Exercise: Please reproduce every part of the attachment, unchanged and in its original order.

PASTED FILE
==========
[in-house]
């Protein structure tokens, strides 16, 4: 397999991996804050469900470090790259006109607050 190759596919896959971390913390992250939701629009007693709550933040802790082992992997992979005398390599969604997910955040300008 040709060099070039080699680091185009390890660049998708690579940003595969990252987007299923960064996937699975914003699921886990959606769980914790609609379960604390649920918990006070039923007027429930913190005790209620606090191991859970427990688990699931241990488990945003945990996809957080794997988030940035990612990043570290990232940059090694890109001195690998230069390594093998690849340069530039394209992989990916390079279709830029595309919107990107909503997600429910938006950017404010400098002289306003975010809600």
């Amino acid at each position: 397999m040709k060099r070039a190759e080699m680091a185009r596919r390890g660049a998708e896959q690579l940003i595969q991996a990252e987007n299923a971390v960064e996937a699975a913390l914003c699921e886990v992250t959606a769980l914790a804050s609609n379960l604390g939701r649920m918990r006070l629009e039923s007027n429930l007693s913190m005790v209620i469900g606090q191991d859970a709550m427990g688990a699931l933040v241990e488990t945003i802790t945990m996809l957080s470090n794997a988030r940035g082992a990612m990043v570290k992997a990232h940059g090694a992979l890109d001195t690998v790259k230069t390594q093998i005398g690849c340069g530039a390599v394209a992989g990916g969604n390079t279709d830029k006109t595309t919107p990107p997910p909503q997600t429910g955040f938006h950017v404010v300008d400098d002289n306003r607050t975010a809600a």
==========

[in-house]
């Protein structure tokens, strides 16, 4: 397999991996804050469900470090790259006109607050 190759596919896959971390913390992250939701629009007693709550933040802790082992992997992979005398390599969604997910955040300008 040709060099070039080699680091185009390890660049998708690579940003595969990252987007299923960064996937699975914003699921886990959606769980914790609609379960604390649920918990006070039923007027429930913190005790209620606090191991859970427990688990699931241990488990945003945990996809957080794997988030940035990612990043570290990232940059090694890109001195690998230069390594093998690849340069530039394209992989990916390079279709830029595309919107990107909503997600429910938006950017404010400098002289306003975010809600």
């Amino acid at each position: 397999m040709k060099r070039a190759e080699m680091a185009r596919r390890g660049a998708e896959q690579l940003i595969q991996a990252e987007n299923a971390v960064e996937a699975a913390l914003c699921e886990v992250t959606a769980l914790a804050s609609n379960l604390g939701r649920m918990r006070l629009e039923s007027n429930l007693s913190m005790v209620i469900g606090q191991d859970a709550m427990g688990a699931l933040v241990e488990t945003i802790t945990m996809l957080s470090n794997a988030r940035g082992a990612m990043v570290k992997a990232h940059g090694a992979l890109d001195t690998v790259k230069t390594q093998i005398g690849c340069g530039a390599v394209a992989g990916g969604n390079t279709d830029k006109t595309t919107p990107p997910p909503q997600t429910g955040f938006h950017v404010v300008d400098d002289n306003r607050t975010a809600a």